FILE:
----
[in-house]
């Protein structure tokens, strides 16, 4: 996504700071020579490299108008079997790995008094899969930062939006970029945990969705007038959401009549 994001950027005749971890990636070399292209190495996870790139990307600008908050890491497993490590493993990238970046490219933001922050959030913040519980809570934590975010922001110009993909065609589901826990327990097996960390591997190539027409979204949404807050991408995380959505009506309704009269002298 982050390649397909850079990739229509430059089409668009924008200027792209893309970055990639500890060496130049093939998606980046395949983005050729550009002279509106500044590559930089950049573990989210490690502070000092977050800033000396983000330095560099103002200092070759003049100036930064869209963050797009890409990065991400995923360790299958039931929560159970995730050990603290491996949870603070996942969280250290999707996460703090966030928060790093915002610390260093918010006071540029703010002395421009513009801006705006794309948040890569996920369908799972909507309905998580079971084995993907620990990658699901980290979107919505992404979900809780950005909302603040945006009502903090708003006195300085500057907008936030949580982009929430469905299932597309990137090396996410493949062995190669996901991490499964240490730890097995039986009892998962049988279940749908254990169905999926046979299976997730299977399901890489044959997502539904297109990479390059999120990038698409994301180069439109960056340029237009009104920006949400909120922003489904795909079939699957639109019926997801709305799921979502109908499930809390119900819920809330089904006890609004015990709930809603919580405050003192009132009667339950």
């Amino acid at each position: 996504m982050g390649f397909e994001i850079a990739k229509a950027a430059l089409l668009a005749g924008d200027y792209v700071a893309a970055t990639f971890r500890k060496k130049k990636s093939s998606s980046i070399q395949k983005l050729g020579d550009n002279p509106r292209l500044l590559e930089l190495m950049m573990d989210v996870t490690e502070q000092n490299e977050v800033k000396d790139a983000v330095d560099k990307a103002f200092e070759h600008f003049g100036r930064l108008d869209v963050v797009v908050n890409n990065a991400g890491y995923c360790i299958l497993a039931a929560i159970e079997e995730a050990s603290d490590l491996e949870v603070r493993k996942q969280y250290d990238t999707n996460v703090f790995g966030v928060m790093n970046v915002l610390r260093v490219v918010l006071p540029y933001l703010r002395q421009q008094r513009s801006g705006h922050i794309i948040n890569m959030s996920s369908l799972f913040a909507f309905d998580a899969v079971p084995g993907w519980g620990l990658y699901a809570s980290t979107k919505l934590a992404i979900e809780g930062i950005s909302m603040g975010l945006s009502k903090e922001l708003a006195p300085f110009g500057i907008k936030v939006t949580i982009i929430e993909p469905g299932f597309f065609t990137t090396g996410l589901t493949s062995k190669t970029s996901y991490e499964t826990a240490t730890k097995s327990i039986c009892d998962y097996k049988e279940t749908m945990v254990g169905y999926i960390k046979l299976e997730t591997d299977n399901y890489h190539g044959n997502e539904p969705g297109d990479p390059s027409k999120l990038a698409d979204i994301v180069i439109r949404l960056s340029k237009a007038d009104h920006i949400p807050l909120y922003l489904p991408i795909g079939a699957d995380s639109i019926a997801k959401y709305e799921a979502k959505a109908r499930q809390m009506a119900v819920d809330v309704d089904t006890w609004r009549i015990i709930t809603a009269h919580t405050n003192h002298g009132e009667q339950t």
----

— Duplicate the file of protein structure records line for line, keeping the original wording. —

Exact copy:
[in-house]
């Protein structure tokens, strides 16, 4: 996504700071020579490299108008079997790995008094899969930062939006970029945990969705007038959401009549 994001950027005749971890990636070399292209190495996870790139990307600008908050890491497993490590493993990238970046490219933001922050959030913040519980809570934590975010922001110009993909065609589901826990327990097996960390591997190539027409979204949404807050991408995380959505009506309704009269002298 982050390649397909850079990739229509430059089409668009924008200027792209893309970055990639500890060496130049093939998606980046395949983005050729550009002279509106500044590559930089950049573990989210490690502070000092977050800033000396983000330095560099103002200092070759003049100036930064869209963050797009890409990065991400995923360790299958039931929560159970995730050990603290491996949870603070996942969280250290999707996460703090966030928060790093915002610390260093918010006071540029703010002395421009513009801006705006794309948040890569996920369908799972909507309905998580079971084995993907620990990658699901980290979107919505992404979900809780950005909302603040945006009502903090708003006195300085500057907008936030949580982009929430469905299932597309990137090396996410493949062995190669996901991490499964240490730890097995039986009892998962049988279940749908254990169905999926046979299976997730299977399901890489044959997502539904297109990479390059999120990038698409994301180069439109960056340029237009009104920006949400909120922003489904795909079939699957639109019926997801709305799921979502109908499930809390119900819920809330089904006890609004015990709930809603919580405050003192009132009667339950």
């Amino acid at each position: 996504m982050g390649f397909e994001i850079a990739k229509a950027a430059l089409l668009a005749g924008d200027y792209v700071a893309a970055t990639f971890r500890k060496k130049k990636s093939s998606s980046i070399q395949k983005l050729g020579d550009n002279p509106r292209l500044l590559e930089l190495m950049m573990d989210v996870t490690e502070q000092n490299e977050v800033k000396d790139a983000v330095d560099k990307a103002f200092e070759h600008f003049g100036r930064l108008d869209v963050v797009v908050n890409n990065a991400g890491y995923c360790i299958l497993a039931a929560i159970e079997e995730a050990s603290d490590l491996e949870v603070r493993k996942q969280y250290d990238t999707n996460v703090f790995g966030v928060m790093n970046v915002l610390r260093v490219v918010l006071p540029y933001l703010r002395q421009q008094r513009s801006g705006h922050i794309i948040n890569m959030s996920s369908l799972f913040a909507f309905d998580a899969v079971p084995g993907w519980g620990l990658y699901a809570s980290t979107k919505l934590a992404i979900e809780g930062i950005s909302m603040g975010l945006s009502k903090e922001l708003a006195p300085f110009g500057i907008k936030v939006t949580i982009i929430e993909p469905g299932f597309f065609t990137t090396g996410l589901t493949s062995k190669t970029s996901y991490e499964t826990a240490t730890k097995s327990i039986c009892d998962y097996k049988e279940t749908m945990v254990g169905y999926i960390k046979l299976e997730t591997d299977n399901y890489h190539g044959n997502e539904p969705g297109d990479p390059s027409k999120l990038a698409d979204i994301v180069i439109r949404l960056s340029k237009a007038d009104h920006i949400p807050l909120y922003l489904p991408i795909g079939a699957d995380s639109i019926a997801k959401y709305e799921a979502k959505a109908r499930q809390m009506a119900v819920d809330v309704d089904t006890w609004r009549i015990i709930t809603a009269h919580t405050n003192h002298g009132e009667q339950t």